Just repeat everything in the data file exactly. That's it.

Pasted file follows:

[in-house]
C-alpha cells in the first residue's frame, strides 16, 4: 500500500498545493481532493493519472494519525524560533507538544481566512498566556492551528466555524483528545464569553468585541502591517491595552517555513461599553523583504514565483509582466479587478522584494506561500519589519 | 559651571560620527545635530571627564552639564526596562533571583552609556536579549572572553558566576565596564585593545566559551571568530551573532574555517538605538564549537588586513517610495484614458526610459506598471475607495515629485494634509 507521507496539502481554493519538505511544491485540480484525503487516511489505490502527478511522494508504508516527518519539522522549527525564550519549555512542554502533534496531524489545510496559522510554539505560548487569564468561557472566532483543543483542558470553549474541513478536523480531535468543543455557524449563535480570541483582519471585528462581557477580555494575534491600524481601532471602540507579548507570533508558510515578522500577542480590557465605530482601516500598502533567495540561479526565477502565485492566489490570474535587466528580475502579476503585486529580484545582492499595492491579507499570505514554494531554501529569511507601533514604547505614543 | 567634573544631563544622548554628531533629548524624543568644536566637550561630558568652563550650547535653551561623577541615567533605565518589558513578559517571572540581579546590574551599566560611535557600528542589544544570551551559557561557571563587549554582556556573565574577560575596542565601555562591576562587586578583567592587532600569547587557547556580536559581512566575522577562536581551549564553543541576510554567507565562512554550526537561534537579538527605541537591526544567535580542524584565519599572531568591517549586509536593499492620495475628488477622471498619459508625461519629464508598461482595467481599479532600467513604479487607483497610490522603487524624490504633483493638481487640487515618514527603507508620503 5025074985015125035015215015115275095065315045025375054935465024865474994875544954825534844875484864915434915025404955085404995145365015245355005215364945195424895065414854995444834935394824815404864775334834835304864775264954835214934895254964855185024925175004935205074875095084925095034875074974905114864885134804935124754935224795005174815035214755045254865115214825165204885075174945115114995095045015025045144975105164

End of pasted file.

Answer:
[in-house]
C-alpha cells in the first residue's frame, strides 16, 4: 500500500498545493481532493493519472494519525524560533507538544481566512498566556492551528466555524483528545464569553468585541502591517491595552517555513461599553523583504514565483509582466479587478522584494506561500519589519 | 559651571560620527545635530571627564552639564526596562533571583552609556536579549572572553558566576565596564585593545566559551571568530551573532574555517538605538564549537588586513517610495484614458526610459506598471475607495515629485494634509 507521507496539502481554493519538505511544491485540480484525503487516511489505490502527478511522494508504508516527518519539522522549527525564550519549555512542554502533534496531524489545510496559522510554539505560548487569564468561557472566532483543543483542558470553549474541513478536523480531535468543543455557524449563535480570541483582519471585528462581557477580555494575534491600524481601532471602540507579548507570533508558510515578522500577542480590557465605530482601516500598502533567495540561479526565477502565485492566489490570474535587466528580475502579476503585486529580484545582492499595492491579507499570505514554494531554501529569511507601533514604547505614543 | 567634573544631563544622548554628531533629548524624543568644536566637550561630558568652563550650547535653551561623577541615567533605565518589558513578559517571572540581579546590574551599566560611535557600528542589544544570551551559557561557571563587549554582556556573565574577560575596542565601555562591576562587586578583567592587532600569547587557547556580536559581512566575522577562536581551549564553543541576510554567507565562512554550526537561534537579538527605541537591526544567535580542524584565519599572531568591517549586509536593499492620495475628488477622471498619459508625461519629464508598461482595467481599479532600467513604479487607483497610490522603487524624490504633483493638481487640487515618514527603507508620503 5025074985015125035015215015115275095065315045025375054935465024865474994875544954825534844875484864915434915025404955085404995145365015245355005215364945195424895065414854995444834935394824815404864775334834835304864775264954835214934895254964855185024925175004935205074875095084925095034875074974905114864885134804935124754935224795005174815035214755045254865115214825165204885075174945115114995095045015025045144975105164